Israel is finally emerging from its worst recession ever. A combination of tight fiscal and monetary policy in the late '90s had slowed growth to its lowest levels in more than a decade. Real gross domestic product grew by just 2% last year, and when population growth is factored in, per-capita GDP actually declined.
Still, a return to the Middle East peace process by new Prime Minister Ehud Barak, coupled with a surge in demand for the country's high-tech exports and stronger consumer spending, has led to renewed optimism. The Israeli economy was picking up by the end of 1999, and for 2000, it is expected to grow above 4% (chart). Exports of goods and services rose a hefty 7.4% in 1999 and are set to increase even faster in 2000 because of continued growth in the high-tech sector as well as an expected rise in tourism. Even the government deficit may be lower than the 2.5% of GDP target, thanks to an unexpected surplus in January tax receipts.
Also, the flames of inflation seem unlikely to rekindle any time soon. Inflation has slowed dramatically, with consumer prices rising just 1.3% in the year ended in January, compared with 7.8% in January, 1999. The slowdown is due largely to the strength of the Israeli shekel, which has appreciated against the dollar by 3% since the beginning of the year.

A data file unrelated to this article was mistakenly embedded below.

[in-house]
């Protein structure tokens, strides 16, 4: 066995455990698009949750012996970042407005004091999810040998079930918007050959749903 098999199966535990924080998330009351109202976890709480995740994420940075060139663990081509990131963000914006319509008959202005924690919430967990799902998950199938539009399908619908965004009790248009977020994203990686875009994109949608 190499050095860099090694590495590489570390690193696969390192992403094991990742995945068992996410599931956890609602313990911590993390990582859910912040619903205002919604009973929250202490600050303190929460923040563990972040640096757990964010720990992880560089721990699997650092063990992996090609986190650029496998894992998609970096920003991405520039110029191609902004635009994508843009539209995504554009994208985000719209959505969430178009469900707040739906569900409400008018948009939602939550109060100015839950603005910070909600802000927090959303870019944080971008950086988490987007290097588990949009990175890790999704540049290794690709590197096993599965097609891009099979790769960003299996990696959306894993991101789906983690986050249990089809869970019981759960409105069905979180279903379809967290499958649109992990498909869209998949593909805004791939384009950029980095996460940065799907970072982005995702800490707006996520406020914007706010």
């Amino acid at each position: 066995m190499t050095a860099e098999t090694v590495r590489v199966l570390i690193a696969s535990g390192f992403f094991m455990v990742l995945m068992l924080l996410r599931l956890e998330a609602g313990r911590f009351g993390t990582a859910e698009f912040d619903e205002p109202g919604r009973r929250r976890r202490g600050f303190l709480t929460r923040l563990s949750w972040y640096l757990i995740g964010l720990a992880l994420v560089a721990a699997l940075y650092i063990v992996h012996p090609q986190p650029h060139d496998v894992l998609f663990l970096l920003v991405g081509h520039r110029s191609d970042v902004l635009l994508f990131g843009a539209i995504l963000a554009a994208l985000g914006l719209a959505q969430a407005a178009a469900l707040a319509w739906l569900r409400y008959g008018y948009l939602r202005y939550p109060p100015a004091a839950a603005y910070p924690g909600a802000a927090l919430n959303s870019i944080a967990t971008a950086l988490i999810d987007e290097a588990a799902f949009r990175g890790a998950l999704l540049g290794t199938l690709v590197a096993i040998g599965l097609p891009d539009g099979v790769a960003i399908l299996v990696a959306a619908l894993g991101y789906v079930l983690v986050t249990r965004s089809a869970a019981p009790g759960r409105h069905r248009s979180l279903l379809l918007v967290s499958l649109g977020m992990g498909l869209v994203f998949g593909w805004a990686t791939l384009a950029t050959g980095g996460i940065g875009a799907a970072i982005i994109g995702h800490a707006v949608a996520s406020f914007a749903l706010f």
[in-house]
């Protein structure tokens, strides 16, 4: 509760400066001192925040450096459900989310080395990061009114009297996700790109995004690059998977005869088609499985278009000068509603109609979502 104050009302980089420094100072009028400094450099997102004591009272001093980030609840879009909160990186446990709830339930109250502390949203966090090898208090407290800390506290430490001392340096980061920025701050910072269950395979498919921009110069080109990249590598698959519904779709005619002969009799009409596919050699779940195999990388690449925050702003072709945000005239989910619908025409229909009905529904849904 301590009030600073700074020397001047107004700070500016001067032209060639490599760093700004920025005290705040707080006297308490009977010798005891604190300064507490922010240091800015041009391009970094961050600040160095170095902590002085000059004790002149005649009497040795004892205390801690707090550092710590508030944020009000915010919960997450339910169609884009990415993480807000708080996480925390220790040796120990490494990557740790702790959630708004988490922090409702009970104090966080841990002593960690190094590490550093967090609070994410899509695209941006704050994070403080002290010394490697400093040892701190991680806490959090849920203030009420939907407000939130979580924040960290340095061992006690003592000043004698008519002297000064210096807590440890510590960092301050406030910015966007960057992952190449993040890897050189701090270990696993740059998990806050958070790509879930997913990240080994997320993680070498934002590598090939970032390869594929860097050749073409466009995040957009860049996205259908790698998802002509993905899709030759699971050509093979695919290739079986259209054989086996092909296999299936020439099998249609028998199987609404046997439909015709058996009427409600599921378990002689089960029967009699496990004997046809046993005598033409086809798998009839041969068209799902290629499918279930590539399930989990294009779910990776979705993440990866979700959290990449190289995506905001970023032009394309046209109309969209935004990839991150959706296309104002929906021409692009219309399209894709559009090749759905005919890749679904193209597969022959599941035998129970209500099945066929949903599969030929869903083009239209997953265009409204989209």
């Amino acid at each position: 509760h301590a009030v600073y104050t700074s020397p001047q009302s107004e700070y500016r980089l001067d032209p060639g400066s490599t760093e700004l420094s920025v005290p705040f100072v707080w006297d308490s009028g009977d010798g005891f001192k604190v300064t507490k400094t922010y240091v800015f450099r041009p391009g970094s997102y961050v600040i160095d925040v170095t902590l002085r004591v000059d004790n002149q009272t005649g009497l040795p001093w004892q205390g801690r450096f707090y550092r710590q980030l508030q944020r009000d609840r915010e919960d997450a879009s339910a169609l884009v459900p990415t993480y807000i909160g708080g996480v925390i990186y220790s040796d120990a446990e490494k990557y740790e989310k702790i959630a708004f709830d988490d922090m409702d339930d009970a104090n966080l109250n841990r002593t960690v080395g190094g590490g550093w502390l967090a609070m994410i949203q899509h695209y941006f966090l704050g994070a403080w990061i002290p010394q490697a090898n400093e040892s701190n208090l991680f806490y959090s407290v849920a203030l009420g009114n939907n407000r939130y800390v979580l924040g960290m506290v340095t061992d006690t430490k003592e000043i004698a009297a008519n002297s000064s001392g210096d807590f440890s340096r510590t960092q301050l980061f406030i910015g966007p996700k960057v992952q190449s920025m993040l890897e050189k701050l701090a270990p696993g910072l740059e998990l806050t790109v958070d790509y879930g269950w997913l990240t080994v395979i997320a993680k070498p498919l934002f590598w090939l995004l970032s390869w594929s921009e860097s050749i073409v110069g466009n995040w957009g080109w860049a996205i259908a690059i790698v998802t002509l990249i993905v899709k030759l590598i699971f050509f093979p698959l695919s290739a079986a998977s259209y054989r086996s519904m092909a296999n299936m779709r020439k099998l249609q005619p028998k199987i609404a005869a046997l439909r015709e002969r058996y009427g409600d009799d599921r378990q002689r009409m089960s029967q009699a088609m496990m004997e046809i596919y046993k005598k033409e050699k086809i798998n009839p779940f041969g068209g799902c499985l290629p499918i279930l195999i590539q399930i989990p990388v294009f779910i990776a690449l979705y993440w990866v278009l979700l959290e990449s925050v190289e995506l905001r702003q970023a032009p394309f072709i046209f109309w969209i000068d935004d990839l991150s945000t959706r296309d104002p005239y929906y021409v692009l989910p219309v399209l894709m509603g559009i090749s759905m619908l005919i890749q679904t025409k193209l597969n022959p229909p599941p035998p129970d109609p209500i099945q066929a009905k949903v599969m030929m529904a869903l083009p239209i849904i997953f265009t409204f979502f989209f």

The sharp drop in inflationary expectations has led the Bank of Israel to lower rates. On Feb. 21, the central bank cut its key discount rate from 10.7% to 10.3%. Bank of Israel Governor David Klein said that he would continue the gradual easing of monetary policy. But economists say that rising rates in the U.S. are likely to limit the central bank's room to maneuver.
Despite the anticipated growth in the economy, unemployment is expected to remain high. The jobless rate peaked at 9.1% in the third quarter and dropped slightly in the final quarter of the year. But the economy must grow by at least 5% for a real dent to be made in the unemployment rate.